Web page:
The Brazos River is one of the largest that runs through Texas, supplying multiple lakes with water. Running through the Palo Pinto Mountains of Texas is one of the most pristine sections though with a large range of fish to catch as well.
Location, Accessibility, and Landscape
The Brazos River is the 11th longest in the United States, starting in New Mexico as it runs through Texas to the Gulf of Mexico. There are multiple locations to put in at and take out at on the Brazos River, but one in particular that I like to visit is off of Texas 16. There is room for a couple cars to park off the side of the road on a rough concrete pad, with an old boat ramp that leads to the river banks, although the boat ramp is a little bit of a waste considering the shallow depths of the Brazos River in areas.
You are approximately a mile from the spillway of Lake Possum Kingdom, so there is some room to go upstream, although I would suggest going downstream and then coming back. If you are not in very good shape you might need to use a ramp or possibly try driving down the boat ramp although it is pretty steep.
The landscape is quite beautiful as you are located in the Palo Pinto Mountains with rather clear water. There is a lot of rock, a good amount of sand and a significant amount of trees and vegetation. All in all it is a very scenic river and worth traveling to, just try to make it there early as the sun can really beat down on you.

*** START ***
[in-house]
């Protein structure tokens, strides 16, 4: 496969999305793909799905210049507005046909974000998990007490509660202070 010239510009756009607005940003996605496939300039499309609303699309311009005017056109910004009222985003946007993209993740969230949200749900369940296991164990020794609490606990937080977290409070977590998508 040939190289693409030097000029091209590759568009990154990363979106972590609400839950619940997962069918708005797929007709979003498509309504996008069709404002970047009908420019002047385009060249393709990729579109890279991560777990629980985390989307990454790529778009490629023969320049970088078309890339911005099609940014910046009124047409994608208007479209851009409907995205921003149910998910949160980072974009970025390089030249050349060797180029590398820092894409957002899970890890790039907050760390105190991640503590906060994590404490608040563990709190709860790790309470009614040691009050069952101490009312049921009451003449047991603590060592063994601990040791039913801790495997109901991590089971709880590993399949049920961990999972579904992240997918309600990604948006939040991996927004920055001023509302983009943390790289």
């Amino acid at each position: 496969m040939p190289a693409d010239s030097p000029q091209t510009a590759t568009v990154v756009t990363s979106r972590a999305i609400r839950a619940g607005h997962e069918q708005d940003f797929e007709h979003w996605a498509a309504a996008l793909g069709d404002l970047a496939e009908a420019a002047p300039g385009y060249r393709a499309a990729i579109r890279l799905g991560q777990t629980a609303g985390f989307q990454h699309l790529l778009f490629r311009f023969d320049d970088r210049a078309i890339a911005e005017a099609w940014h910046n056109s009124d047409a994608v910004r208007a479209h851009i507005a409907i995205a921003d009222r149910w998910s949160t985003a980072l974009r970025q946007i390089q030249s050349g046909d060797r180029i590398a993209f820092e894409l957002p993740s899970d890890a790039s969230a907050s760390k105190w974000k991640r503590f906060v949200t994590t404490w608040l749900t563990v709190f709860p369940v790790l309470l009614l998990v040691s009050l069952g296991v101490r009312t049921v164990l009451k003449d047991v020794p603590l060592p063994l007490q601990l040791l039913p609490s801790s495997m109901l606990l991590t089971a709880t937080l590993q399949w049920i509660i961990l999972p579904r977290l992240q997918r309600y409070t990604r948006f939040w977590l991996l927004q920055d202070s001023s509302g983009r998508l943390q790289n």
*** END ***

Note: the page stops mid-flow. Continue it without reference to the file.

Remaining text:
Type of Water, Quality, and Features
The water in Lake Possum Kingdom is considered to be some of the clearest in Texas, so in general the water of the Brazos River below Lake Possum Kingdom is also pretty clear. You will find a lot of rock and sand with some fallen timber in the water. Rocks are the main type of structure you will find though, as the large cliffs often drop some boulders into the water creating another bass hot spot.
Shallow water is pretty common on this section of the Brazos, so be prepared to portage and walk your kayaks through some obstacles, but nothing serious.
Fishing Tactics and Tips
There are a lot of bass to catch in this area of the Brazos, as I have personally caught quite a few big bass. Big crank baits work very well as the morning slowly progresses. Be sure to try out some topwater early in the morning though, as it is always a good tactic to get some bites. A Rage Tail Space Monkey works pretty good when the sun comes out. Try a Texas Rig with a light weight if possible, but also experiment with some weightless tactics.
Braided line seems to be the ticket for me, as it provides a lot of options in durability and strength. Spinning rods can be beneficial, but there is really not any severe structure to tempt you to use a baitcasting or spinning. I suggest using a baitcasting as much as possible though, as you are liable to catching some big fish which will require some beefy outfits.
Things to Watch out For
The heat is the primary concern for the Brazos River, as temperatures can easily go over 100, but the wind can also be terrible. There are some wild animals that you can see every once in a while, but be cautious of rattlesnakes and scorpions. Besides this, there is not much to be worried about. Just make sure to stay hydrated and put on sun screen.